A woman who was told she had tonsillitis correctly diagnosed herself with leukemia – using Google.
Chloe Lee Todd, 22, began suffering from a sore throat and general illness.
After one month of feeling unwell, Chloe had a phone appointment with her GP and was told she had tonsillitis.
After Googling her symptoms—which included vomiting, night sweats, and weight loss—Chloe realizes she has textbook symptoms of leukemia. Common symptoms include flushing and pale skin, fatigue, shortness of breath, unexplained weight loss, frequent infections, high fever, night sweats, and skin that bruises easily.
Chloe was able to secure a face-to-face appointment where she went for a blood test.
Her results came back abnormal and she went straight to the hospital where she was told she had leukemia.
She has now been cancer-free for three years and is no longer receiving treatment, though she still has some side effects.
Chloe, a stay-at-home mum from Gateshead, Tyne and Wear, said: “Everyone knows his body and I knew it was a serious thing.
“The doctors were attributing it to other things but I was adamant they were wrong.
“I Googled my symptoms — night sweats, fatigue, bruising, etc. — and leukemia came up as the first search result.
“I checked and saw I had every symptom on the whole site – everyone thought I was crazy when I said that but I knew I wasn’t.
When the doctor confirmed it, I thought I was going to die.
“I was happy with the diagnosis but I felt numb, and I heard it made a huge difference.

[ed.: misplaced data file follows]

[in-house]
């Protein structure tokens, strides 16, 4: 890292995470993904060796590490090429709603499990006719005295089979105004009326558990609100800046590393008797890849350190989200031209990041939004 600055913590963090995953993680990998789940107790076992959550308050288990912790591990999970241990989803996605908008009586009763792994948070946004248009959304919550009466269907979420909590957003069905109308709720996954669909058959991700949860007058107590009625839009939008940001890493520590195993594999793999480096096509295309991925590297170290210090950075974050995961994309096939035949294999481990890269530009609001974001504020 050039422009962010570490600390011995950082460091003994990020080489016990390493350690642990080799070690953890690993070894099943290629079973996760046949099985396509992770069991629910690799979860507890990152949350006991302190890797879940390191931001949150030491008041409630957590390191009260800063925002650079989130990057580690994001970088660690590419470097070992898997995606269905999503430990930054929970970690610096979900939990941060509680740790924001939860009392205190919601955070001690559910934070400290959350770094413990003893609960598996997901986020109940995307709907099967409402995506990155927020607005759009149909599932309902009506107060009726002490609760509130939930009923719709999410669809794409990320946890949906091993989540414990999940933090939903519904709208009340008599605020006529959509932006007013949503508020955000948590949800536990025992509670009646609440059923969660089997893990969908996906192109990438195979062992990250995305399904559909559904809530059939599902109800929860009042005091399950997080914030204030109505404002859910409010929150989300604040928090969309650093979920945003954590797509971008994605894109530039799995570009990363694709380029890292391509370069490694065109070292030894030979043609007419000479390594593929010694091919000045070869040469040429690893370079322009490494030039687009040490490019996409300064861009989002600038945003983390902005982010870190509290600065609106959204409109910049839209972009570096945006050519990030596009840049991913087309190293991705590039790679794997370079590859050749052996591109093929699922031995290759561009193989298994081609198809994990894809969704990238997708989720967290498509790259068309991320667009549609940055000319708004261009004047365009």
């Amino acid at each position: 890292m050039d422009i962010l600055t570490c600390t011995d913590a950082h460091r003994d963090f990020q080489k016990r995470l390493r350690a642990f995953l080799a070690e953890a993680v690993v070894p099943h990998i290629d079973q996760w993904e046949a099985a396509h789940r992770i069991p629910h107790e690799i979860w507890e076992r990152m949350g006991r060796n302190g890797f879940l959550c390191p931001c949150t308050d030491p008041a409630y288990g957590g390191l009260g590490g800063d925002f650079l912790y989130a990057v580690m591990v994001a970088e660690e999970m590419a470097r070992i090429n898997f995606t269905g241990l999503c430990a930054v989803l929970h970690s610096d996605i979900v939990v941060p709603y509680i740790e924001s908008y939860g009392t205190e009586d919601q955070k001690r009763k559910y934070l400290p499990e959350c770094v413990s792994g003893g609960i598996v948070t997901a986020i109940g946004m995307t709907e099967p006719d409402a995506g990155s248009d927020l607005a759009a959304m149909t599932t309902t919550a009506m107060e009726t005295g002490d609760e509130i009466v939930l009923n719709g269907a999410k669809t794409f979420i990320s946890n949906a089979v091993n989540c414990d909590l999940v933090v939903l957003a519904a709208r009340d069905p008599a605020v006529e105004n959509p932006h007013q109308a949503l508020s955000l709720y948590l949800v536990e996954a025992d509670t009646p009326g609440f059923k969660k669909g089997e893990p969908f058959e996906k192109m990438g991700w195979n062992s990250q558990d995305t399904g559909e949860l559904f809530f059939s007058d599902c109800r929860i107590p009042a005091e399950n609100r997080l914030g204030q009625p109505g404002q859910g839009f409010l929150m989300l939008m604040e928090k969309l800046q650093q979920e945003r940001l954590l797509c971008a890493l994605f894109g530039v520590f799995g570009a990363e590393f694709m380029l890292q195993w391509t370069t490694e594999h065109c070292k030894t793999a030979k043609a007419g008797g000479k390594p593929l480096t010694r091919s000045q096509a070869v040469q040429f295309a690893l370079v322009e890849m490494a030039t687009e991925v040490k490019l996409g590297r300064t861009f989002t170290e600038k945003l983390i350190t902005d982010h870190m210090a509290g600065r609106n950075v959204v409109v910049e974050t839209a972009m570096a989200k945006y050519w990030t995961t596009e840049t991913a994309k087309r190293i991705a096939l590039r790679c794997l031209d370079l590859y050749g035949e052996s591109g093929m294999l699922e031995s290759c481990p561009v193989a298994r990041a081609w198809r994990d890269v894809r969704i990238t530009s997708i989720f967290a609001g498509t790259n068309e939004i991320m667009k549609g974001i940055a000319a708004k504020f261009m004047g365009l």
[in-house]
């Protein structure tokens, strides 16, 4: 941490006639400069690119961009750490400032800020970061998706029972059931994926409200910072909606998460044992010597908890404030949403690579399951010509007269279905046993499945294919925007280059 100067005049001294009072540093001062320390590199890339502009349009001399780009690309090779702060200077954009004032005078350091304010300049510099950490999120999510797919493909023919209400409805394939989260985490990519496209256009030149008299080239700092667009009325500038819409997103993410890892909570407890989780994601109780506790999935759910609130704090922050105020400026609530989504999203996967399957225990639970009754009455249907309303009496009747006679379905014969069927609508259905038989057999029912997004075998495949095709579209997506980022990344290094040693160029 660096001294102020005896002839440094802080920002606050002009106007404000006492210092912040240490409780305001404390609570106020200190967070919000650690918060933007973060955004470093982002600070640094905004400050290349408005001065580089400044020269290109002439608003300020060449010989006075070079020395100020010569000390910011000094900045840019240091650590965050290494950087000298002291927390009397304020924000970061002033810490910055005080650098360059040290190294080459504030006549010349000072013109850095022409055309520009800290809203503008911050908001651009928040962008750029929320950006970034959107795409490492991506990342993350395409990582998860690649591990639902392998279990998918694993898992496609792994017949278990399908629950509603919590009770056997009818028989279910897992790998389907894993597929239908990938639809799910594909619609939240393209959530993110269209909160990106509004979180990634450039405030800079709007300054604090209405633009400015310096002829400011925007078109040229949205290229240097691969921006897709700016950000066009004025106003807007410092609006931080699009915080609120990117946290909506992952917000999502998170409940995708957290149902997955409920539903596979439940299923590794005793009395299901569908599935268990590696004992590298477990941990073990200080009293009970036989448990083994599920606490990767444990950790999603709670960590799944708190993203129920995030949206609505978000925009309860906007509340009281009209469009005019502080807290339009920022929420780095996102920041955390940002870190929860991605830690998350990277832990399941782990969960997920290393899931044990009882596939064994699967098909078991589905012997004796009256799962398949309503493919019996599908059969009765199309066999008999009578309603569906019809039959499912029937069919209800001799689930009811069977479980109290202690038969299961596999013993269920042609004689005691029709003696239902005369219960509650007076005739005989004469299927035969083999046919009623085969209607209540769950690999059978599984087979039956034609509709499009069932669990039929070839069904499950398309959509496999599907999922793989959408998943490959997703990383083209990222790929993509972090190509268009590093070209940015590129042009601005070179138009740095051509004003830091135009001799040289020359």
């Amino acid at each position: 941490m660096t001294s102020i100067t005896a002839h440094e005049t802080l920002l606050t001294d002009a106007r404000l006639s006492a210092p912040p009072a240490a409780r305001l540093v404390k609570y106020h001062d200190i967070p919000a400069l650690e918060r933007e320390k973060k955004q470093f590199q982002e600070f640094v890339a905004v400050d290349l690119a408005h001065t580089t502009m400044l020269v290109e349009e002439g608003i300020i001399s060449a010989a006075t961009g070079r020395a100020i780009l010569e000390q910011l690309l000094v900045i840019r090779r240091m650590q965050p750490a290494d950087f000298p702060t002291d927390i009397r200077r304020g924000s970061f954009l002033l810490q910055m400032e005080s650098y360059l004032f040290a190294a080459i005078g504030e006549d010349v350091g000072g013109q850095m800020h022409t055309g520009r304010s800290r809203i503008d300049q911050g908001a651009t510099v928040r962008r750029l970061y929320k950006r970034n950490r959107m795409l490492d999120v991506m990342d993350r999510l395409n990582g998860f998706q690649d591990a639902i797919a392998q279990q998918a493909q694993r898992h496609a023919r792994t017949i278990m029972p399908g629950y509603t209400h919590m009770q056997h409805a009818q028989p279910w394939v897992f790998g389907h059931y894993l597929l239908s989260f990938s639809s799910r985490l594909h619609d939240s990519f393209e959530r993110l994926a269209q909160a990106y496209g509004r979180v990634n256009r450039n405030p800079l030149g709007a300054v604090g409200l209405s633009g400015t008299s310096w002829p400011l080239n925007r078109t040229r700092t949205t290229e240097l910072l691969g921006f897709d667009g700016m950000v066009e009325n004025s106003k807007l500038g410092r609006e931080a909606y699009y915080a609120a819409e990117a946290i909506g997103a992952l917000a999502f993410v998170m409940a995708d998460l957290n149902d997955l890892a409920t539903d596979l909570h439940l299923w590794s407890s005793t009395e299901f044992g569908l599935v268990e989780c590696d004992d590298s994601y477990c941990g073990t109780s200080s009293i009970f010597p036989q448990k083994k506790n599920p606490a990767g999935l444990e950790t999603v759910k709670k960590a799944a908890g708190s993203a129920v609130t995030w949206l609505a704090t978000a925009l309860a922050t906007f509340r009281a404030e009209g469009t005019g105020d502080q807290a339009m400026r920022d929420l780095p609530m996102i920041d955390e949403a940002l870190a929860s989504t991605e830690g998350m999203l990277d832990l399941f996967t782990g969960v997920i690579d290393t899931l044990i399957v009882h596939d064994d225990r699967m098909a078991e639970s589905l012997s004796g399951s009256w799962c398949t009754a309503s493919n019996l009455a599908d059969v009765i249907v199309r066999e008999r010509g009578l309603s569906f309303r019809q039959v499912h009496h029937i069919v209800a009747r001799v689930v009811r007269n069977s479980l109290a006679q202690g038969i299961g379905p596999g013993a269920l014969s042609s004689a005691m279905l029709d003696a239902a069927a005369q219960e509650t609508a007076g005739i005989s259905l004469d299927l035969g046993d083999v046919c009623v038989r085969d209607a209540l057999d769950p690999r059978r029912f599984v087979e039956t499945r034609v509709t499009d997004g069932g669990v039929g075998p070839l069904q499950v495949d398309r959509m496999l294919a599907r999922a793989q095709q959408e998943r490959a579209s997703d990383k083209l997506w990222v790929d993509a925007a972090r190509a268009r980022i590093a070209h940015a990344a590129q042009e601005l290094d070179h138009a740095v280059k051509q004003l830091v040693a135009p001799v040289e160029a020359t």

“The doctors told my mom in another room, she collapsed – I heard my mom screaming.”
In June 2020, after being told she had tonsillitis, Chloe was able to get a doctor’s appointment because she thought she was wrong.
The mother of one had been suffering from a sore throat, night sweats, vomiting, and weight loss since February, and was so worried she searched online for answers.
After running a blood test, doctors called Chloe in and told her results were abnormal and she was called to the hospital where she was told she had leukemia and was “weeks away from death”.
The next day, Chloe is sent to Newcastle Freeman Hospital to begin treatment.
She said: “I had a bone marrow biopsy and was told I was weeks away from death.
“My cancer was everywhere in my blood. The doctors told me they didn’t know if chemo would help but were willing to try it.”
Chloe endured six rounds of chemotherapy that eradicated most of her cancer, which made her even more hopeful.
Khloe said: “Looking back now I’m numb – all I’ve been told is a blur.
“I was looking at the world differently and asking ‘why me, what have I done to deserve this.'” “
“The hardest part of it all is that I thought I might not be here to watch my son grow up.”
In September 2020, Chloe was signed up to the Anthony Nolan Registry in search of a bone marrow donor.
The hospital immediately found a 100% match in a 27-year-old man, who had the transplant in October 2020.
This is done by transferring stem cells from one person to another, and replacing damaged blood cells with healthy blood cells.
After a successful operation, Chloe underwent another bone marrow biopsy to ensure her new cells were working – she later received the news that she was cancer-free.
Chloe said: “When I got the news, I held my son and hugged him tightly.
“It was amazing to know it was all over, it was the best day ever.
“I rang the bell in March 2021, it feels great. My little boy was in my arms.”
Khloe now suffers from Graft vs Host disease, which occurs when certain types of white blood cells in donated stem cells or bone marrow attack the cells of your body.
No matter what I’m going through, Chloe said, I’m always positive and have a smile on my face. No matter how sick I am I will put my baby first.
“I spoke to my donor in March 2023, I had butterflies in my stomach.
“We’ve been talking as if we’ve known each other my whole life. We have this connection that no one would be able to understand.
“We will always have that bond, I’m still here because of it.
“I feel grateful and thankful. I’d rather go through this then not be here at all.”
“It’s a bittersweet situation – I’m alive to tell my story.”